Australian arts jobs, news, industry commentary, career advice, reviews & data

What's On

Rhonda is in Therapy

Nicole Eckersley

This new work from Hoy Polloy Theatre is a touching and often funny exploration of what is usually considered the most cutting form of grief: the sudden loss of a young child.
Rhonda is in Therapy
This new work from Hoy Polloy Theatre and Baggage Productions is a touching – and often funny – exploration of what is often considered the most cutting form of grief: the sudden loss of a young child. We meet Rhonda as she visits her new therapist for the first time, and slowly see every aspect of her life unfold in their discussions. In bereavement, the term ‘complicated grief’ is used to describe intense or unresolved mourning; in Rhonda Is In Therapy, Rhonda brings whole new meanings to the word ‘complicated’.

The work, written by Bridgette Burton (with the development assistance of Julian Meyrick, and of the R E Ross Trust Playwrights Script Development Award) and directed by Wayne Pearn, is surprisingly long at an hour and a half, but given I didn’t realise that fact until I was on the tram home, it’s safe to say it doesn’t drag in the least.

This is going to be a hard work to review, because it contains not just one big reveal, but several, each of which reshapes the work, and re-casts its events in a series of new and increasingly convoluted lights. All of which I am itching to talk about at length, because they are really quite good, but my lips are sealed. Suffice to say that there was many an ‘OH MY!’-type moment. It’s also, as is to be expected, a big old tear-jerker. With material like this, it would be hard not to be, but Burton has added a good amount of levity to offset the emotional subject matter, and handles the work’s emotions neatly, so there’s a nice flow between humour and drama.

In the lead role, Louise Crawford was a little awkward to begin with, but soon warmed up and gave a solid and very believable turn as Rhonda, a 40-something chemical engineering professor, all nervous energy and elbows. Ben Grant offered a well-executed performance as her absurdly lovely German husband Lief (with both an excellently maintained German accent, and some actual German for good measure). Jamieson Caldwell did a good (if brief) job as the student, but top honours have to go to Kelly Nash, who played the therapist to an absolute turn, as well as ducking out momentarily to play Rhonda’s mother; rarely have I seen a more convincing portrayal of good counselling (including from actual counsellors at work) in a performance which only improved as the character became more complex.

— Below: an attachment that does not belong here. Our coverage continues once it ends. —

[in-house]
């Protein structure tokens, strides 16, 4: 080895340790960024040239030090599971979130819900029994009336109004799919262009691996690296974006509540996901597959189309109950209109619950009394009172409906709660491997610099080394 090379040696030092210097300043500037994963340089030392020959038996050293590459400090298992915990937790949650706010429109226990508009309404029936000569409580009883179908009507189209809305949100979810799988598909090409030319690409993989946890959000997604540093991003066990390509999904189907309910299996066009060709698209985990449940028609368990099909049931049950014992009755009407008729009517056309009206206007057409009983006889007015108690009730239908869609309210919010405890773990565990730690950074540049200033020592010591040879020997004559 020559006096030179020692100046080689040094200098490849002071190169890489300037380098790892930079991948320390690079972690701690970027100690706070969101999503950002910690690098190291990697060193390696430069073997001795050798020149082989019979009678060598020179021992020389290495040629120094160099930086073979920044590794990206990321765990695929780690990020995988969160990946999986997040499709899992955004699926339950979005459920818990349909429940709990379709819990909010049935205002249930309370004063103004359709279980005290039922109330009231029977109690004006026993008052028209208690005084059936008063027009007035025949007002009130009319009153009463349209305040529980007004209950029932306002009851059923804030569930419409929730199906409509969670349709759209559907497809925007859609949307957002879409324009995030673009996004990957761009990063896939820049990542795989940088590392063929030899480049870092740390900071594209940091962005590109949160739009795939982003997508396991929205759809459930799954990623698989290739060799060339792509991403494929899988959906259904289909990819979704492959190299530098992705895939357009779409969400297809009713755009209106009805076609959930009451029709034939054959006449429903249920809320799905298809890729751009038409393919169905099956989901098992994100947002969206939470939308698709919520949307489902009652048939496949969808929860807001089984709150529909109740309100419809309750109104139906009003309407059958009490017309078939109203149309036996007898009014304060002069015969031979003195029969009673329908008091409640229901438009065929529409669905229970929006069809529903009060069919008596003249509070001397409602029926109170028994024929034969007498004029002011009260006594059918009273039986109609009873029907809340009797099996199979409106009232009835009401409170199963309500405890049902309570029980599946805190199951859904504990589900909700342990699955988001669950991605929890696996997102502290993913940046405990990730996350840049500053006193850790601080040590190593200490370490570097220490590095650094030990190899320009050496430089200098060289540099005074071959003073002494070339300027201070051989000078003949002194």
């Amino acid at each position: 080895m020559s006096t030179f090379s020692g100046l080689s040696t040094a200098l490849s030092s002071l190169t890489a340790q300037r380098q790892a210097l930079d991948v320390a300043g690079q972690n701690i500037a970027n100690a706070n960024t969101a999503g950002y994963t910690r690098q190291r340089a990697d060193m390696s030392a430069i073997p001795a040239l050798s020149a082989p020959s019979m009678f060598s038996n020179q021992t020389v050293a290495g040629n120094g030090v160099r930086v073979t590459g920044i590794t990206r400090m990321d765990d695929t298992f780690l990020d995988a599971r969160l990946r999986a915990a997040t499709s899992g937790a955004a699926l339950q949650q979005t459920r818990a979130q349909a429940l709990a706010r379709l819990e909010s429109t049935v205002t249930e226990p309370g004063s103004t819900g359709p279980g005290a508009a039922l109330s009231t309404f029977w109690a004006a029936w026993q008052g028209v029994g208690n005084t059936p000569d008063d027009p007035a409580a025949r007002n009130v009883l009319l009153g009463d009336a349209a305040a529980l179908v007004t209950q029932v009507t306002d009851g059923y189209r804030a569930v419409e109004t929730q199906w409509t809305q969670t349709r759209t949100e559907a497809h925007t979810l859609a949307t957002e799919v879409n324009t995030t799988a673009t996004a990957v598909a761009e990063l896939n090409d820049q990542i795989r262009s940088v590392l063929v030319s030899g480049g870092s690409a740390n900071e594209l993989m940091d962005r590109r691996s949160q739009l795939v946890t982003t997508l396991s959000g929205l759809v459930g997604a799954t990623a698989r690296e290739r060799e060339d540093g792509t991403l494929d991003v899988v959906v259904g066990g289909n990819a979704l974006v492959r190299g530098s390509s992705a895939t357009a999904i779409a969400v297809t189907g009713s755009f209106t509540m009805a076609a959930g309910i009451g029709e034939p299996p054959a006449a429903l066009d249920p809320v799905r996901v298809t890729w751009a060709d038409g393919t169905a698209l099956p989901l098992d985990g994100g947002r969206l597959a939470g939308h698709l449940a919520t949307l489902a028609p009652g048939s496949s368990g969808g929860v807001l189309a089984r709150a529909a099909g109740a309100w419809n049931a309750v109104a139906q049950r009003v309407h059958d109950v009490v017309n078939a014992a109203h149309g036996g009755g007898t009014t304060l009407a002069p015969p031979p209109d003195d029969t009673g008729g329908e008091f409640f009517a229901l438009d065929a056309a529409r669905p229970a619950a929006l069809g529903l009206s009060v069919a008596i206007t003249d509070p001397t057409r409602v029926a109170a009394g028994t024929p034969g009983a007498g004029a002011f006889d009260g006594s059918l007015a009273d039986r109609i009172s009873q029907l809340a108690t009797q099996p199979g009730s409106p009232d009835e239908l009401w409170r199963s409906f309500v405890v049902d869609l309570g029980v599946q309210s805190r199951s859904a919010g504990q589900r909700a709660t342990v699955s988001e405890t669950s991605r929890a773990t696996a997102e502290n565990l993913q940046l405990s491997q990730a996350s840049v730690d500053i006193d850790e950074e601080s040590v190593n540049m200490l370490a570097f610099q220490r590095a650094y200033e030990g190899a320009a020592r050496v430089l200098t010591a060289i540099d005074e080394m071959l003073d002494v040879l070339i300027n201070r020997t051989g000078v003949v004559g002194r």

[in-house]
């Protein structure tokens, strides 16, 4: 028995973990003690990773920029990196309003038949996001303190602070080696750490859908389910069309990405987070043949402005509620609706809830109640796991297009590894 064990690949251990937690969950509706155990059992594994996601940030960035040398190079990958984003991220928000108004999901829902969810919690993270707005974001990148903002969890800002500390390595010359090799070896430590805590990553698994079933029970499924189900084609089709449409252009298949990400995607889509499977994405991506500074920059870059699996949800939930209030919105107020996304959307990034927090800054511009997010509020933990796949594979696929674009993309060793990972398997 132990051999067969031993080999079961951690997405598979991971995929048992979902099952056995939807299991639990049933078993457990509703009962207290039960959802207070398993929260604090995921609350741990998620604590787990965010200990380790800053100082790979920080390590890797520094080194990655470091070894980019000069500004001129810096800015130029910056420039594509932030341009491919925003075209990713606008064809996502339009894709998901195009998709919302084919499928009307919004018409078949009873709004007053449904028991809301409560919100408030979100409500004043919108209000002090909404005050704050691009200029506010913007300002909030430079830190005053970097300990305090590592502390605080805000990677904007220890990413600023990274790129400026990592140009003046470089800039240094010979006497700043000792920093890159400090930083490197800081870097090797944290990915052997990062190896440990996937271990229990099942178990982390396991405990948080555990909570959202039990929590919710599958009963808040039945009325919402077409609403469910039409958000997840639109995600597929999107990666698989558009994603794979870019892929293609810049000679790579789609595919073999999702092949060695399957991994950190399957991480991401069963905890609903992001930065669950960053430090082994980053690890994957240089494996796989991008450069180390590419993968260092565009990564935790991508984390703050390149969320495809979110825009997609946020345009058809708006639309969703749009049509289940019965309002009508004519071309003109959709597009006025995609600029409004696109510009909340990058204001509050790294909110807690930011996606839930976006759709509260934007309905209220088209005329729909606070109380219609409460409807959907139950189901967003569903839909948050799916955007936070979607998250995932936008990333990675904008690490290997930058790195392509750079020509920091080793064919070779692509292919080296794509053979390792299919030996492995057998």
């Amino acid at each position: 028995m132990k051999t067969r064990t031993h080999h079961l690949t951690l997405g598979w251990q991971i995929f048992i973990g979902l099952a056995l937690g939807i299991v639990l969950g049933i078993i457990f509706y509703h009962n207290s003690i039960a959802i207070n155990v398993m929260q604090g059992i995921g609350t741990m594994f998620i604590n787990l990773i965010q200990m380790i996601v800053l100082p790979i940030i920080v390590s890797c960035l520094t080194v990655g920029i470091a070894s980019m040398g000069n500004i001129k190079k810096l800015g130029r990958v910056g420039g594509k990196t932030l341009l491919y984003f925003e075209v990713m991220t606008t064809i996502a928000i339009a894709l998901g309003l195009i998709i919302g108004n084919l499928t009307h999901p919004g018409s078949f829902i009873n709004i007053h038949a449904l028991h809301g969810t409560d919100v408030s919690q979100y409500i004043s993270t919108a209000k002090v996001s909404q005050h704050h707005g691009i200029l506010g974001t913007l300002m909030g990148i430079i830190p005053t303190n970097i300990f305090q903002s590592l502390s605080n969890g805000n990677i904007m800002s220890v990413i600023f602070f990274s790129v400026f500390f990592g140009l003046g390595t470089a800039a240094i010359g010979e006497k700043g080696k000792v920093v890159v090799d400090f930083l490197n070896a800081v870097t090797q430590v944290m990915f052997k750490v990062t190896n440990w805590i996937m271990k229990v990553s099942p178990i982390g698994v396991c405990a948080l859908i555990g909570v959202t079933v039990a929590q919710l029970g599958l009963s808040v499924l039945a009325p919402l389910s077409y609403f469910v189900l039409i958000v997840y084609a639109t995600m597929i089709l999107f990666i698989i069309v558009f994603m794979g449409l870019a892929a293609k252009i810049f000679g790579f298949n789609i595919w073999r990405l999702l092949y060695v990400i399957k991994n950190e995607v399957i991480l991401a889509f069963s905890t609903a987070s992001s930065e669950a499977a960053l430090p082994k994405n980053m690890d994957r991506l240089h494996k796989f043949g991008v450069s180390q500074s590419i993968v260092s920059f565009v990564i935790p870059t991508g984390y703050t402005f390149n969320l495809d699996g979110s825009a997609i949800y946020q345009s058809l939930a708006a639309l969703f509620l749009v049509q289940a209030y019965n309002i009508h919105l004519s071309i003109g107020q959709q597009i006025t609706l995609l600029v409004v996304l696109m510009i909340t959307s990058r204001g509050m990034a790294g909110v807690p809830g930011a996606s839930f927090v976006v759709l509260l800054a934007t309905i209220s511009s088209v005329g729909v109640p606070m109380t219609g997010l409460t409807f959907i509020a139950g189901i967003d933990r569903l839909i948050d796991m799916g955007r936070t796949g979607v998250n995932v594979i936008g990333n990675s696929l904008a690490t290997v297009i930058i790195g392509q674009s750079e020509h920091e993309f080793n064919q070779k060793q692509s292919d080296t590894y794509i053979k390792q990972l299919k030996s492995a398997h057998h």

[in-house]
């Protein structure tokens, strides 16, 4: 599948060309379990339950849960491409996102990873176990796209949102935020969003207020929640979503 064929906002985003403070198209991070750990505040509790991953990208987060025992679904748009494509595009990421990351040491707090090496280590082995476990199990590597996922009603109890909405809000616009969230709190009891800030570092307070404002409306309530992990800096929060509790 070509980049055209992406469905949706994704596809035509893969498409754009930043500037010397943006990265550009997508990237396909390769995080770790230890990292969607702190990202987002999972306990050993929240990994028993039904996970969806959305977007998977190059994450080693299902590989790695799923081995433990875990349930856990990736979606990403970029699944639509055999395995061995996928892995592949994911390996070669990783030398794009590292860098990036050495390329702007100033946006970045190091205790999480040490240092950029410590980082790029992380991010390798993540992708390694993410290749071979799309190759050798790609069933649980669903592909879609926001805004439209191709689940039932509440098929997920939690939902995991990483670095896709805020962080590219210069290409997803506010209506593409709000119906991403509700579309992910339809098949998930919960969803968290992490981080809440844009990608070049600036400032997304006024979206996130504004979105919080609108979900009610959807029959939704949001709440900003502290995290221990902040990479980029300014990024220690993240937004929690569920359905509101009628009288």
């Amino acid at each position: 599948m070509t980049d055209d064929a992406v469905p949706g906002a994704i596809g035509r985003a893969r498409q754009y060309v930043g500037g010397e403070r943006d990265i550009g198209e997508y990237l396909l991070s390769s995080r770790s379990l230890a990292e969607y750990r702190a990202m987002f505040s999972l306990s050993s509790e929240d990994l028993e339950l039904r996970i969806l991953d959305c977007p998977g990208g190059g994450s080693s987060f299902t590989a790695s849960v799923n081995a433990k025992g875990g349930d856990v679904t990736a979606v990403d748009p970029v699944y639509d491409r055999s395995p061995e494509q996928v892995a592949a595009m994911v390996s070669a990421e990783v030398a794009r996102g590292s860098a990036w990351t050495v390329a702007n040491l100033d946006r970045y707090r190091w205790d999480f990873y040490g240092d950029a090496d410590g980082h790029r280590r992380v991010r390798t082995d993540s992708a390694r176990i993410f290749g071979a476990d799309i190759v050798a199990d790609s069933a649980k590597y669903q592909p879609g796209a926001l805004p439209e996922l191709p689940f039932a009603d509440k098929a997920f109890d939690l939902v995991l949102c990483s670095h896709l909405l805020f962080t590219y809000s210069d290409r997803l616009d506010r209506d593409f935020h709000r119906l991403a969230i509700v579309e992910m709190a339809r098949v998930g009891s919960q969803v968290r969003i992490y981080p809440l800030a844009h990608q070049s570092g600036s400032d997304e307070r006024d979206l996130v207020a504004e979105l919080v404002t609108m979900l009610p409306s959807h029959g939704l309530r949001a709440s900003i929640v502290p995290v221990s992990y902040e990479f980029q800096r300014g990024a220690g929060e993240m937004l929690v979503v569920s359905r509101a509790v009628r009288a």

To be fair and even-handed in my gushing: Nash’s ring-in as the voice of Rhonda’s children was a little excruciating. It’s always going to be difficult to create a theatrical work involving children, much less five year olds: Rhonda is in Therapy opts for invisible children and a voiceover, with middling success. Speaking of excruciating, the work also made possibly a little too much use of theatrically faked sex; while it was interesting as a character plotline, at length it became a mite silly.)

Nevertheless, this is a gripping, touching, and dramatic piece of theatre, and if the heavy subject matter isn’t too rich for your blood, it’s a chewy and interesting bit of food for thought.

Rating: 4 stars out of 5

Hoy Polloy and Baggage Productions present
Rhonda is in Therapy
Written by Bridgette Burton
Directed by Wayne Pearn
Dramaturge: Julian Meyrick
Set and costume design: Kat Chan
Lighting design: Richard Vabre
Sound design: Tim Bright
Stage manager: Lindon Blakey
Performed by Louise Crawford, Ben Grant, Jamieson Caldwell and Kelly Nash

fortyfivedownstairs, Melbourne
September 7 – 23

What the stars mean?
  • Five stars: Exceptional, unforgettable, a must see
  • Four and a half stars: Excellent, definitely worth seeing
  • Four stars: Accomplished and engrossing but not the best of its kind
  • Three and a half stars: Good, clever, well made, but not brilliant
  • Three stars: Solid, enjoyable, but unremarkable or flawed
  • Two and half stars: Neither good nor bad, just adequate
  • Two stars: Not without its moments, but ultimately unsuccessful
  • One star: Awful, to be avoided
  • Zero stars: Genuinely dreadful, bad on every level

About the author

Nicole Eckersley is a Melbourne based writer, editor and reviewer.

Share

Comments